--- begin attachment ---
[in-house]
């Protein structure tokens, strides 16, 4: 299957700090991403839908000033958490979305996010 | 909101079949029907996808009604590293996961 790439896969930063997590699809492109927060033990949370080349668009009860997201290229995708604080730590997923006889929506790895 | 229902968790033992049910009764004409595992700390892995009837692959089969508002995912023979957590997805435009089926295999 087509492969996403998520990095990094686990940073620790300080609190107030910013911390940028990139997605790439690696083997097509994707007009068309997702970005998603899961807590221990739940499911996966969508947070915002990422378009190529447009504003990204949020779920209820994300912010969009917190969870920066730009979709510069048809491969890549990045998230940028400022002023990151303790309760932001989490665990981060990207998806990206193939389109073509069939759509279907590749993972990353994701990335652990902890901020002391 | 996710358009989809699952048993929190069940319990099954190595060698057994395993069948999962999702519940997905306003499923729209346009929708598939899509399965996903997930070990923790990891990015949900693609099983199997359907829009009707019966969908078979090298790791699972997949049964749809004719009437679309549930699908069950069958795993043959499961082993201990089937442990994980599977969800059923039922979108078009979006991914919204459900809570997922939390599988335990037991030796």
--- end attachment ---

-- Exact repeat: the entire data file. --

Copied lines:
[in-house]
């Protein structure tokens, strides 16, 4: 299957700090991403839908000033958490979305996010 | 909101079949029907996808009604590293996961 790439896969930063997590699809492109927060033990949370080349668009009860997201290229995708604080730590997923006889929506790895 | 229902968790033992049910009764004409595992700390892995009837692959089969508002995912023979957590997805435009089926295999 087509492969996403998520990095990094686990940073620790300080609190107030910013911390940028990139997605790439690696083997097509994707007009068309997702970005998603899961807590221990739940499911996966969508947070915002990422378009190529447009504003990204949020779920209820994300912010969009917190969870920066730009979709510069048809491969890549990045998230940028400022002023990151303790309760932001989490665990981060990207998806990206193939389109073509069939759509279907590749993972990353994701990335652990902890901020002391 | 996710358009989809699952048993929190069940319990099954190595060698057994395993069948999962999702519940997905306003499923729209346009929708598939899509399965996903997930070990923790990891990015949900693609099983199997359907829009009707019966969908078979090298790791699972997949049964749809004719009437679309549930699908069950069958795993043959499961082993201990089937442990994980599977969800059923039922979108078009979006991914919204459900809570997922939390599988335990037991030796």